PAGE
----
Bill Totten has exhumed an old New York Times (1972) column by Paul Ehrlich, commenting "Nothing but the numbers has changed" - If All Chinese Had Wheels.
Now that the People's Republic of China has been admitted to the United Nations and American leaders are jetting to Peking, it is inevitable that we will be hearing more proposals for trade and aid to help the Chinese bring themselves up to "our standard of living". The idea of helping less developed nations "industrialize" or "catch up" seems as American as baseball. Few people question the common wisdom behind these programs, the idea that the developing areas of the world can somehow catch up with contemporary consumptive standards of living in industrial societies.
The emergence of China as a needy superpower must surely generate a re-evaluation of these beliefs. First, it is doubtful that the Chinese will ever reach our current standard of living; indeed it is not certain that this is even possible. But, more important, it is questionable whether such an achievement would be desirable, from any point of view. If the level of industrialization in China could be increased to the point that each Chinese family possessed an automobile and other amenities of industrial society, the effect on China and the entire world would be catastrophic. This observation immediately raises the point, of course, that the US should be considered overdeveloped by virtue of having attained a level of per capita consumption far in excess of that to which the bulk of humanity can realistically aspire.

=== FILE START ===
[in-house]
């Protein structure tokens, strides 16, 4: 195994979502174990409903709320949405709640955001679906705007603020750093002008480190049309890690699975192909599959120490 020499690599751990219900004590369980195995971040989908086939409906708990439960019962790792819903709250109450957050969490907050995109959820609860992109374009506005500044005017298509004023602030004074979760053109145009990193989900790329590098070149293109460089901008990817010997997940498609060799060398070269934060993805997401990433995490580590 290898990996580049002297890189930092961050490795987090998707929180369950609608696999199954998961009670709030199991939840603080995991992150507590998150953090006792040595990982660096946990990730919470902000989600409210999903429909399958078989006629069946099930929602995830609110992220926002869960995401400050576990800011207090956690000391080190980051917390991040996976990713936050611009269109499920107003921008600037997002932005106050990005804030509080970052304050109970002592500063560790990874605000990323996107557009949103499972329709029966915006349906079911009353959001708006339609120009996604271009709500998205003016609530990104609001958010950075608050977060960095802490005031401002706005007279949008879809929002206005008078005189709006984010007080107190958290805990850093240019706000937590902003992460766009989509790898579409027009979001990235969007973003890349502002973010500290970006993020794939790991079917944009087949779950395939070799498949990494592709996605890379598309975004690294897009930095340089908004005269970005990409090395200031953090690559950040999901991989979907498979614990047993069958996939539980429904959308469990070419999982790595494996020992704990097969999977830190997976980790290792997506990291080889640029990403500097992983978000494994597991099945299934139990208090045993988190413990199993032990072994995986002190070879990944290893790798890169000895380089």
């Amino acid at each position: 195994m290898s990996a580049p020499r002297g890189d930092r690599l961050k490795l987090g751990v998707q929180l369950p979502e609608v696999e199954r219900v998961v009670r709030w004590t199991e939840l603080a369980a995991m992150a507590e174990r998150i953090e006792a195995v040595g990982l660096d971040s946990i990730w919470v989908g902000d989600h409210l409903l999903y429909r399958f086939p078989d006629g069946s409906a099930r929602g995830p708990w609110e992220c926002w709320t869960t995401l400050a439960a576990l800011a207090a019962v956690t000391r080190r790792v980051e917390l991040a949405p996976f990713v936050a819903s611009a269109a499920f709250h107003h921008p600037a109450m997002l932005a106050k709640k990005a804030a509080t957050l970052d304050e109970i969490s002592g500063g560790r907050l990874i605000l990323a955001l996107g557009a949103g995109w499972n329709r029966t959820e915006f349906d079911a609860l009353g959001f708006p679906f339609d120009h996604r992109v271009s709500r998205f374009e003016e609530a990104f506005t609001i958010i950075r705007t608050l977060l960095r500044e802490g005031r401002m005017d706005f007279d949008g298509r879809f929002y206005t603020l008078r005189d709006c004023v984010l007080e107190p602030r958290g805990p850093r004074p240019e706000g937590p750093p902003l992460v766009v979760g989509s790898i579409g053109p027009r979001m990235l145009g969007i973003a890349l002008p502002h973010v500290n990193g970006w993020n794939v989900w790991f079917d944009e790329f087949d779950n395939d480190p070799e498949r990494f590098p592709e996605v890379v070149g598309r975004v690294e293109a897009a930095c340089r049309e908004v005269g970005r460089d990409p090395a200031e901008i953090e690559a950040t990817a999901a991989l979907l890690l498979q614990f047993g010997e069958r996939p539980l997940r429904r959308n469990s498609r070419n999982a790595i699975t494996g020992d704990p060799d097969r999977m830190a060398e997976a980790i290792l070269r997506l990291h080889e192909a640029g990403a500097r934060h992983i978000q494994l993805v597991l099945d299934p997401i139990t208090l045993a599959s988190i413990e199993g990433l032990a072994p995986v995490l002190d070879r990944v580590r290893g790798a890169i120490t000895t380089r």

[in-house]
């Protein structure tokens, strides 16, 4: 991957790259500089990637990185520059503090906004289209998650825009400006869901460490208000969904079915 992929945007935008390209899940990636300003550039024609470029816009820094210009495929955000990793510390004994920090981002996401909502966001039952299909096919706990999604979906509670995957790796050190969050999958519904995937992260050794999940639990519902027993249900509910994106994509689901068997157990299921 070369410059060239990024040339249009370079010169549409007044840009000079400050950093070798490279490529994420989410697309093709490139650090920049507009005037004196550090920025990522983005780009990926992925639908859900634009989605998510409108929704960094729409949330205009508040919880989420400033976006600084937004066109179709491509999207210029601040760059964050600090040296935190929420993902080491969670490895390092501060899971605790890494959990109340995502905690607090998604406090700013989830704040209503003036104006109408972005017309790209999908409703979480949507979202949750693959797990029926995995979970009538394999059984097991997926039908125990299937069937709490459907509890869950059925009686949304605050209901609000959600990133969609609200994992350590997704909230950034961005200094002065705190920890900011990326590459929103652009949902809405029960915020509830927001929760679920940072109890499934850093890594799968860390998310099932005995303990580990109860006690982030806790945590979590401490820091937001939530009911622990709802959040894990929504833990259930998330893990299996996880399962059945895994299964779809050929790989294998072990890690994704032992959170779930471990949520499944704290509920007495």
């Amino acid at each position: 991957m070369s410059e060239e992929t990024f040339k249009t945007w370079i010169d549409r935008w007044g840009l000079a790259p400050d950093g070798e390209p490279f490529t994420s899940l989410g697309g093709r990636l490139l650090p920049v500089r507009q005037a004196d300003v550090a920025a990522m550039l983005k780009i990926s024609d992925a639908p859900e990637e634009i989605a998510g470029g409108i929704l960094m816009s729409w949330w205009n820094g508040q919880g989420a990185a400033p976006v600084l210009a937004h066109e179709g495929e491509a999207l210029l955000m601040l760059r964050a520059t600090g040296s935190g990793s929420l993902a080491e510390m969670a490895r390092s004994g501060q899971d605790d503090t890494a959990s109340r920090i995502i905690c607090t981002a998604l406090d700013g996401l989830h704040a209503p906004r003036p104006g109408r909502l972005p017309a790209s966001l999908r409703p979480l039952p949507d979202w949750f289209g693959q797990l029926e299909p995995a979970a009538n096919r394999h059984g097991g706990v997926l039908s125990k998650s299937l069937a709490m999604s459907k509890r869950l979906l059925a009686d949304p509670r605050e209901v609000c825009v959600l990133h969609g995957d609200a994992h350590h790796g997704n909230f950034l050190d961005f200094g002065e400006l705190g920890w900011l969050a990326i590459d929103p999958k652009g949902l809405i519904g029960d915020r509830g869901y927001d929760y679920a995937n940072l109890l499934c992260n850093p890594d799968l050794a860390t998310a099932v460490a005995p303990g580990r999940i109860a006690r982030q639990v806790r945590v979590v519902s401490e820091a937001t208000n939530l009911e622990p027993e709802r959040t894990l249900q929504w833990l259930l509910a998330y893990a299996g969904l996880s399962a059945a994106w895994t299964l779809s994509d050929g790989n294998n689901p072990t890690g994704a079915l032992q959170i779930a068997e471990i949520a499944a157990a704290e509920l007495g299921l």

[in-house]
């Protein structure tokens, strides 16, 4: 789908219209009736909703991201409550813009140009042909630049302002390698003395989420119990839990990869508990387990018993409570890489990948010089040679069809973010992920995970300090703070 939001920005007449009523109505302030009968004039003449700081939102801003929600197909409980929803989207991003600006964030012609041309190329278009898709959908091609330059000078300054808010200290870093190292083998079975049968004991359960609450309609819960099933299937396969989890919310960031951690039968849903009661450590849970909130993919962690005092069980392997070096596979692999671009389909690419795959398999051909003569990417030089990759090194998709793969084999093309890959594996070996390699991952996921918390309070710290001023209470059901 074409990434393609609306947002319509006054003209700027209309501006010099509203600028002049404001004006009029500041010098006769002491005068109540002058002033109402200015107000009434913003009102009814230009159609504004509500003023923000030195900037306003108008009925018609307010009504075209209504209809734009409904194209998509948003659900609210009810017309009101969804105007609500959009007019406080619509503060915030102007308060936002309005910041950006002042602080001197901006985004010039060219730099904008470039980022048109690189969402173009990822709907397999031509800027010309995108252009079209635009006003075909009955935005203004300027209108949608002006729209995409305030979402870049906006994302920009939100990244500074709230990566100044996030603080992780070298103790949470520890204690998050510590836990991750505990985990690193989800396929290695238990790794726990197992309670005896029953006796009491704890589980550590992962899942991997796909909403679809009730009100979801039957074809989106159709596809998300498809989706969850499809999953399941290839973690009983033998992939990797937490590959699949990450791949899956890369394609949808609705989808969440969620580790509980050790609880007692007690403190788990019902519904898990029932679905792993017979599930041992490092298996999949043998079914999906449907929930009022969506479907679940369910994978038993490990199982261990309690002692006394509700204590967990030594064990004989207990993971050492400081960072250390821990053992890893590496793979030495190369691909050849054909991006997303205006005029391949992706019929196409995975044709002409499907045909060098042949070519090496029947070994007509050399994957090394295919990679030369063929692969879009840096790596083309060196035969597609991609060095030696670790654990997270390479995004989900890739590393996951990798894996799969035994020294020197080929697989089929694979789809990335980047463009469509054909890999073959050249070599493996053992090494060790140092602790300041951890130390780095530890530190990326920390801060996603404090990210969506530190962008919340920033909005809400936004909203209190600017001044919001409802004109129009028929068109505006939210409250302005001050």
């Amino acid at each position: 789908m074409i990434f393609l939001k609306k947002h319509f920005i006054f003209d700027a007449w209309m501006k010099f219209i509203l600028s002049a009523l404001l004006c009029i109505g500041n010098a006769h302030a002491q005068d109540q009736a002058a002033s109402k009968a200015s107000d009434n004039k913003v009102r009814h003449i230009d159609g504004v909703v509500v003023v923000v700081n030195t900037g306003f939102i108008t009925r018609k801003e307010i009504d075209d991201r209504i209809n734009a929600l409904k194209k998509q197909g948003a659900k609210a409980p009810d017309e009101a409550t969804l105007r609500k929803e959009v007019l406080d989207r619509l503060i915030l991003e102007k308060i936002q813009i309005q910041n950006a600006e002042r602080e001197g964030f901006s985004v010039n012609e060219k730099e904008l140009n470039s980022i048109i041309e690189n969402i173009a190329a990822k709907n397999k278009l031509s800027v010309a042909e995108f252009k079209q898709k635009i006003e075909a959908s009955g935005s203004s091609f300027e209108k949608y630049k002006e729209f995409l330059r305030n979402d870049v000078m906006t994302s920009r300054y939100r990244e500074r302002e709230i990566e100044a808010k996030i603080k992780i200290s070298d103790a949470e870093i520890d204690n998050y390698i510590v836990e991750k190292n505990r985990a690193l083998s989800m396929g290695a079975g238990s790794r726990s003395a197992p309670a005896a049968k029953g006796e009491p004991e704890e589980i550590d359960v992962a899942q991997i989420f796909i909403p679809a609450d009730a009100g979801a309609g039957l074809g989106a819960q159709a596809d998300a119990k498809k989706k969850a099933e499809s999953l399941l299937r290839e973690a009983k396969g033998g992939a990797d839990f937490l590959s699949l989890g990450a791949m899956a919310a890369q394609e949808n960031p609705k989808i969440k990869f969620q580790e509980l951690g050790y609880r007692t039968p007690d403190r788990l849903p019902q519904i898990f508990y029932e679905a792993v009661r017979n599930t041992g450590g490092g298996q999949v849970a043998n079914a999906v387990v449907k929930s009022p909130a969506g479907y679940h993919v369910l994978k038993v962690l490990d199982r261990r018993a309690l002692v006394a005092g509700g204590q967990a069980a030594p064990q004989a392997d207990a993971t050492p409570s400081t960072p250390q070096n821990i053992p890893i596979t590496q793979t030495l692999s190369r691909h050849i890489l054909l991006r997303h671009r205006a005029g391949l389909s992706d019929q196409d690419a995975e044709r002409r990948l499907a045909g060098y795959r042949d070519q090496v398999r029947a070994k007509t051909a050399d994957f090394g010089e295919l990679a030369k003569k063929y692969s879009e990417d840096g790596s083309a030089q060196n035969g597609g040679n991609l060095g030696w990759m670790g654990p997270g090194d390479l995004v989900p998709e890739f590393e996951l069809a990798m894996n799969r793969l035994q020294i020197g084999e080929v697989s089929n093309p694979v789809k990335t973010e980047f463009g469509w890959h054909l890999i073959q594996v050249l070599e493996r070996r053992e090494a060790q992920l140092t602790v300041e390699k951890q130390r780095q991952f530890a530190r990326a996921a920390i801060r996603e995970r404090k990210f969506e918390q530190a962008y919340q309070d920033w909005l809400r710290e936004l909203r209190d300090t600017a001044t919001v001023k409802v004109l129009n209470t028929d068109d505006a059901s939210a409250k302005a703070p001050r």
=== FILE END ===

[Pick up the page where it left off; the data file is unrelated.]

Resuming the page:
Some very basic figures shed light on the development dilemma. There are currently at least 750 million people in mainland China. By contrast, the population of the United States is slightly over 200 million. Since there are more than 3.5 Chinese for every American, it would require some 3.5 times the present United States resource consumption to sustain China at current American levels. Such affluence in China would necessitate a tremendous shift in world consumption of raw materials.
Energy consumption is the best summary measure of industrial sophistication, and per capita energy consumption is indicative of average individual environmental impact. The world currently consumes 6.5 billion metric tons of coal equivalent in energy each year. The United States uses 2.2 billion metric tons equivalent or one-third of total world consumption. The Chinese, on the other hand, consume less than 400 million metric tons equivalent. In per capita terms, each person in China is supported by the consumption of less than 500 kilograms of coal equivalent, while his American counterpart is supported by some 11,000. Roughly speaking, twenty-two times as much energy is used to sustain an American as to sustain one citizen of China.